Now, what's strange here is this: my tendency is to let kids learn on their own. I prefer to present learning goals and coach students as they wrestle through research and information on their way to being able to answer the big question. I like to guide. I prefer to encourage and facilitate learning. I do not lecture. I hate lecturing. I don't like to talk that much. I am not a fan of hearing my own voice. But here I was, leading too much, talking too much, and not letting go. As a result, I was worried about preparing for class when I could never prepare enough. What's more, I didn't have to.
How do you teach if you don't know more than your students? Good question.
I followed my students advice. I put the lead in his hands. He offered to write up the idea, which became a research project filled with choice and options. The class loved it. They dove in.
They did the discovery. They shared their ideas with each other. We all learned more as a result.
The success of letting the students run the show prompted another student to suggest a different unit idea which she drew up. Once again, the idea was placed in the hands of the class and they all dove in on it.
Notice I am not referring to the students as MY students. They are not mine. We learn together, and in many ways I learn more from them. That is the beauty of teaching.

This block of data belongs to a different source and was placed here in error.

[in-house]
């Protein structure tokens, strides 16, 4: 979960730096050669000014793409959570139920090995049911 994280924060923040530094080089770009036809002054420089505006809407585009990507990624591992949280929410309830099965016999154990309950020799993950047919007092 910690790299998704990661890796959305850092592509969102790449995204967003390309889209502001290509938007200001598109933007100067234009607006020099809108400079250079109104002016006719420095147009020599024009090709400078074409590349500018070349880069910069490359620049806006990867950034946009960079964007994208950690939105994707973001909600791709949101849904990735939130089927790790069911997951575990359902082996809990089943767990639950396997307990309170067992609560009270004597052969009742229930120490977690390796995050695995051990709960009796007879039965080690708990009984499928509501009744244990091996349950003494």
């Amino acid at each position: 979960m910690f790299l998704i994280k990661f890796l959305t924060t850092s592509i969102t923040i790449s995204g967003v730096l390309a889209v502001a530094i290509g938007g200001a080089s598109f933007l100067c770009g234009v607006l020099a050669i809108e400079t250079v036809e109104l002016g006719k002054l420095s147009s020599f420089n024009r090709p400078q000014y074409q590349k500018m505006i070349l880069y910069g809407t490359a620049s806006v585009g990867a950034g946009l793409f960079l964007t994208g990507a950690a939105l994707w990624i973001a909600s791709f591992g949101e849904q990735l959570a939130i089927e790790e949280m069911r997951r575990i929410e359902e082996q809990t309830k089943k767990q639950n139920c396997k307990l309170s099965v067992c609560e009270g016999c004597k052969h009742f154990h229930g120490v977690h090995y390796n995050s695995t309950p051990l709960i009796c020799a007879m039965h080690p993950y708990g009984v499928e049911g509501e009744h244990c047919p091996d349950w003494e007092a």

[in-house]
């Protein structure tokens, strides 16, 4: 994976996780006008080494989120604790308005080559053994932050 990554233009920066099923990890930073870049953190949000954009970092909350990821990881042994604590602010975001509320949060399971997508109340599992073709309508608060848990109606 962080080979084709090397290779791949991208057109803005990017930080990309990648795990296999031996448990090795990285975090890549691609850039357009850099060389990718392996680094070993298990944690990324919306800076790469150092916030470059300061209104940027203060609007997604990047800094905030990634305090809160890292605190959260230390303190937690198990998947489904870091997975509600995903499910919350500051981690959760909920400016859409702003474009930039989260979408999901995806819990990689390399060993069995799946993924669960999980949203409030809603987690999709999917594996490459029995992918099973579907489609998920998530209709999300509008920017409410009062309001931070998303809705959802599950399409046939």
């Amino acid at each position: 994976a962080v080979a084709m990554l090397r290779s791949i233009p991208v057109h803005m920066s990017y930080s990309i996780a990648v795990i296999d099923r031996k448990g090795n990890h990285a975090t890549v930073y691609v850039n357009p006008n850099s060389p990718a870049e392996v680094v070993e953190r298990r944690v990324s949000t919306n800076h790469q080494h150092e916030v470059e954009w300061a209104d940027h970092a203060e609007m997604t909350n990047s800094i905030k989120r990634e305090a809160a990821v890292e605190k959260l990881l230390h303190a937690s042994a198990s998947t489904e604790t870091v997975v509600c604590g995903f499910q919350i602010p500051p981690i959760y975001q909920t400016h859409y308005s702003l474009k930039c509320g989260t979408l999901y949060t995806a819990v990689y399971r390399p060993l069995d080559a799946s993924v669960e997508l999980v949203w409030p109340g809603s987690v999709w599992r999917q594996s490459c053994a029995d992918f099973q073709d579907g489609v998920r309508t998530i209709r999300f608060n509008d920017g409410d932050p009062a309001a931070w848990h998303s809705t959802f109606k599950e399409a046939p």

There is enormous power in letting go. The students know how they want to learn. And if you build a trusting relationship with students, they will tell you. If you're lucky.
I am lucky.
Lenny cooked a brisket for Passover. Lenny is a friend. He is a writer. And intellectual. He reads. Lenny is a black man living in an upstate New York City with his Jewish wife. Lenny is not Jewish. But Lenny cooked a brisket.
It was passover. Lenny and his wife - we'll call her Rachel - were hosting.
Lenny the writer was working on a tough piece about local politics that reflected a national issue on race and equity. Lenny was on a deadline. Lenny hated deadlines. Lenny prefered to be a procrastinator. Procrastination, he could do. Meeting deadlines...? Did he have to?
Lenny liked his job. He wanted to keep the job.
He had to meet the deadline.
Rachel asked Lenny to cook the brisket. Lenny refused. "I don't know how," he said.
"It's like corned beef. You roast it," said Rachel with mild assurance, underlined by annoyance.
"I don't know how to cook corned beef."
"Honey." She always 'honeyed him when she started getting impatient. "Honey. It's no big deal."
"Then why can't you cook it?"
"Because! I am hosting!"
Passover Seder on the first night. Everyone knows the first night is the hardest to pull off. It's opening night. Nerves through the roof.
"You braise it with something and then you stick it in the oven," Rachel said
"Whattaya braise it with?""
"I dunno. Like barbeque sauce or something. Make it up. Figure it out. Just no pork!"
"Why would I braise beef with pork?"
"I'm telling you," his wife said, "you don't wanna do that!"
"And I'm asking, who would?"
Lenny stood in the kitchen, facing his opponent - a five pound brisket, There was a torn sheet of crumpled notepaper on the kitchen counter. Pepper. Salt. paprika. Garlic. Onlion. Cumin. Some other spices. Some other stuff.
Lenny went to work, following the steps, listening to Charlie Parker, dancing as he basted.